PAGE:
around again, and the epic focused on Greek and Roman history is about to emerge as it did in th e 1950’s and the 1960’s. Will the “Gladiator Effect” prod uce films of Greek plays? Certainly there has been a growing presence of the Greek theatrical tradition on the stage in recent years[21], but will there be a similar resurg ence of Greek plays in film and television? Notably, one production of a Greek play already has been announced: the new film, a “very adult” Bacchae is scheduled for a December 2002 release.[22] Moreover, as the long list in Appe ndix III of films influenced by Greek plays attests, the Greek theat rical tradition and its influe nces remain an important part of cinematic culture. Renewed life of earlier performances of Greek plays in new DVD releases: One bright spot does in fact appear: in the last three years, we find in 2002 that at least six of the previous ly filmed performances of Greek plays, together with three more of dance and opera based on them have been released as DVD’s, with the earliest film be ing Guthrie’s 1957 Oedipus Rex being released summer 2002, 45 years after its initial perfo rmance. (These DVDs are noted on the film lists in Appendices I and II.) These DVD releases are a good indication of an expected public response justifying this investment of transfer to DVD[23] and [21] Pantelis Michelakis in AOff the Wall: Posters of Performances of Greek and Roman Drama,@ Archive of Performances of Greek and Roman Drama, a lecture at Wolfson College, Oxford, May 2000, states that approximately four thousand modern performances of anci ent plays have been documented so far at the Archive of Performa nces of Greek and Roman Drama, Oxford. See generally, the forthcoming, Un iversity of Oxford's Archive of Performances of Greek and Roman Drama, Dionysus Since 69: Greek Tr agedy and the Public Imagination at the End of the Second Millennium Oxford U. Press, includi ng Pantelis Michelakis, AGreek Tragedy in Cinema, 1989-2001@ (u navailable as this paper was being written). In his essay in the recent book, Felix Budelmann, Pant elis Michelakis, editors, Homer, Tragedy and Beyond. Essays in Honour of P.E. Easterling London: Society for the Promotion of Hellenic Studies, 2001, Michelak is also points to films by the Greek directors Yiorgos Stamboulopoulos and Demos [Demosthenis] Theo s, unavailable to this writer, which may also need to be added to the lists that follow. In Oc tober 2002, Amanda Wrigley of Archive reports that over 5,000 performances since the Renaissance have been documented of the plays. [22]Jason Burke and Vanessa Thorpe, AStand Aside Gladiator, the real Classics are coming,@ The Observer November 19, 2000.See planned release of Bacchae at [23]The cost of producing a DVD will drop from the estimated $20,000 cost per title as equipment becomes less expensive a nd as DVDs supplant the video tape market.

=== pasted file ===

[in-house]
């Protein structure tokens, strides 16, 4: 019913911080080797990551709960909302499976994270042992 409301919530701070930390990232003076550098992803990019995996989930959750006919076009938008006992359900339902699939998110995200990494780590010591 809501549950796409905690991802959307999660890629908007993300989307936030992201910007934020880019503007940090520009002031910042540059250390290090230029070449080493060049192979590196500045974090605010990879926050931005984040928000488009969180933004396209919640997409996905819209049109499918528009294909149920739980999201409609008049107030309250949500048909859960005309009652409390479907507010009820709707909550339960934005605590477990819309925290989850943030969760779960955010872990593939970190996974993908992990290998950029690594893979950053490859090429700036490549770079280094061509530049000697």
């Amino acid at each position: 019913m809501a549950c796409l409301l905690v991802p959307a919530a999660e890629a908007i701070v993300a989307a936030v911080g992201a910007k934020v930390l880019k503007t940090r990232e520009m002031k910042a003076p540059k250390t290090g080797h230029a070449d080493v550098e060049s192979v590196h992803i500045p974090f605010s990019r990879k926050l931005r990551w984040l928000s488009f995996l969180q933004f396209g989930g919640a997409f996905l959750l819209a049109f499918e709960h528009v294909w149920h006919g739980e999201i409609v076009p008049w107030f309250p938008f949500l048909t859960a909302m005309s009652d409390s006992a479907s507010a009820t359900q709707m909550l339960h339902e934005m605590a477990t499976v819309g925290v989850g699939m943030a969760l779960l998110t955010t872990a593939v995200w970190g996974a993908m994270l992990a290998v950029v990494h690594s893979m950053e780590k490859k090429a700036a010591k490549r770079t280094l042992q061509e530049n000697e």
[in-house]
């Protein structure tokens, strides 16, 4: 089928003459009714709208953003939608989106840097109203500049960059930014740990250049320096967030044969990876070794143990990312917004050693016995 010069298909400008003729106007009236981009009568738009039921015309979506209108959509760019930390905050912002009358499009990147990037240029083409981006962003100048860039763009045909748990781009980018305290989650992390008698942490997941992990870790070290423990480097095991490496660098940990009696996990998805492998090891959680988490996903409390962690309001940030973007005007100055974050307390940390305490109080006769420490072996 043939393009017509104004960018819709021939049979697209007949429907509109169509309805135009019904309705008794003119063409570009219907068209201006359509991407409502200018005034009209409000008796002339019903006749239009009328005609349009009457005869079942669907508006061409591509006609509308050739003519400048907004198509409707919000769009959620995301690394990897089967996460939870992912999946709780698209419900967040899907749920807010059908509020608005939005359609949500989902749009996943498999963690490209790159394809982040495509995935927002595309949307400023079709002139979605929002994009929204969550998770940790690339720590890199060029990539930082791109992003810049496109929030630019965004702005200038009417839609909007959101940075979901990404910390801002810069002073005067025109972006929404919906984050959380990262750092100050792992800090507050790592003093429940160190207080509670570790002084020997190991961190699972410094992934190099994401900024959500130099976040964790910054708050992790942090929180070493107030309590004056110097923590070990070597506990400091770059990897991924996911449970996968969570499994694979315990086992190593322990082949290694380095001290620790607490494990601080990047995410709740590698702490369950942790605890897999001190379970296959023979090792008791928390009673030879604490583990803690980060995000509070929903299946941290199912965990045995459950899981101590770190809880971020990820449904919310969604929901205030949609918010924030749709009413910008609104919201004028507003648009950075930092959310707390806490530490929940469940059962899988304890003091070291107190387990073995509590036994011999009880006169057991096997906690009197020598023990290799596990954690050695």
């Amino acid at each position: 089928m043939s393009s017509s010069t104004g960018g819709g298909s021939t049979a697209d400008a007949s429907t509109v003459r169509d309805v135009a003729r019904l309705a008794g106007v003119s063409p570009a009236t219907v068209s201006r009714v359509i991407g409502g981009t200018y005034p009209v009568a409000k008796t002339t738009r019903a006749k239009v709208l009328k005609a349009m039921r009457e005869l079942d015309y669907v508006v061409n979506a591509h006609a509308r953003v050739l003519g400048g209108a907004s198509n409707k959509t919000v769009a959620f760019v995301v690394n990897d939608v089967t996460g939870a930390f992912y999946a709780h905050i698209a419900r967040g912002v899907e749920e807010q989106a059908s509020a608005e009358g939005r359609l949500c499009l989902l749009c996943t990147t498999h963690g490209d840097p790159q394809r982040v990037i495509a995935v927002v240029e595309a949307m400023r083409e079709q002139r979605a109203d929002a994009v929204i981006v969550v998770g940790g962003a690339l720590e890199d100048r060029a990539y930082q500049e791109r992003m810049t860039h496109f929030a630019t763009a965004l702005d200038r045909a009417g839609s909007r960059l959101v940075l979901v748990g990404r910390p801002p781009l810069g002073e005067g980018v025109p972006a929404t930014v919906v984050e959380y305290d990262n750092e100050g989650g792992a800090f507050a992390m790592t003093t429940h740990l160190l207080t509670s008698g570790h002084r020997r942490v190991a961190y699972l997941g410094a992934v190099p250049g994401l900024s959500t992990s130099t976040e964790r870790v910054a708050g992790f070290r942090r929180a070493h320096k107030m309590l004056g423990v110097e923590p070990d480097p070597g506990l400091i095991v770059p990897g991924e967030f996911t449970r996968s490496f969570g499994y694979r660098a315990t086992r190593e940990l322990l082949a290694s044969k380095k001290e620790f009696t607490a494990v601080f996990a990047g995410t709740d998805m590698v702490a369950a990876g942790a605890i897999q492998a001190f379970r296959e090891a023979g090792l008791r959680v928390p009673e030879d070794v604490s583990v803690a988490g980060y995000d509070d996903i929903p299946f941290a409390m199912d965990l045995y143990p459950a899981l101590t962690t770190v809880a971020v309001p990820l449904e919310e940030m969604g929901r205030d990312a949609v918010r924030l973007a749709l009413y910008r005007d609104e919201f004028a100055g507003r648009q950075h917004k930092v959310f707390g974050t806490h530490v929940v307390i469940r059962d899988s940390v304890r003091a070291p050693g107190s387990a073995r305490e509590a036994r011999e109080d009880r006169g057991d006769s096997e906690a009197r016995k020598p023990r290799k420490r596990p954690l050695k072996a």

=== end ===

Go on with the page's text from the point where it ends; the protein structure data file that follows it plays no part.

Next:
provide an assurance that these older pe rformances will not be lost and will be available at a reasonable cost.[24] But so far since 1982 in En glish, there is little to poi nt to in the way of new cinematic productions of the Greek play, with every indication that the pure Greek play has yet to find a contemporary film or television producer. Who is to be the new Cacoyannis, Dassin, or Pasolini? Who is to be the first to film or televise the many remaining Greek plays that have not yet been filmed? Time may tell. 9. Illustrative examples of successful film productions or adaptations in English of Greek plays First, let me offer some observations regarding some sixteen of the diverse examples of these Greek plays in the cinema (noting of course that no person alive has likely seen even most of the full list) (video clips, with times no ted; titles in bold also will have movie stills) : Mighty Aphrodite 1995, Woody Allen, dir., Mira Sorvino, Woody Allen, F. Murray Abraham, as Chorus Leader, Olympia Dukakis as Jocasta, David Ogde n Stires as Laius, Jeffrey Kurland as Oedipus, Danielle Ferland as Cassandra, Claire Bloom, Jack Warden as blind Tiresias (a masked Greek chorus in the Greek theater at Taormina, Sicily, comments on and interacts with the actors and sings Cole Porter songs, Zeus has an answering machine, anachronisms abound, Ca ssandra, as usual, issues unheeded warnings, Oedipus, Laius and Jocasta appear, Ti resias “sees” Allen’s wife’s infidelities, and the required Messenger summarizes the off stage action; the happy ending is assured by a deus ex machina right from a helicopter). 1:15, opening. By June 21, 2002, some thirty two million video tape players had been sold in the United States since their introduction in March 1997, a nd sales continue at a pace of more than one million per month. See Jim Taylor, DVD Demystified, at at 1.9, 5.1; and The Digital Bits, at http://www.thedigitalbits.c om/articles/cemadvdsales.html [24]For scholars, directors, and students alik e, it would be wort hwhile to have a readily available archive of as many of the listed productions as possible. Technology exists to permit complete downloads of th ese films or, alternatively, a DVD copy could be available by overnight courier. Less that three dozen of the films are available on Dr. J=s list, with its handy hyperlinks. For others licensing and copyri ght hurdles should be overcome to permit the scattered video reco rd of these performances to be made available. Those only on video tape need to be preserved by digiti zing and transfer to DVD, or they will disappear over time. The DVD format can also include many extras, such as quick access menus, or the trailer fo r Electra shown with this lecture, or a director=s voice over commentary for a film or stage production.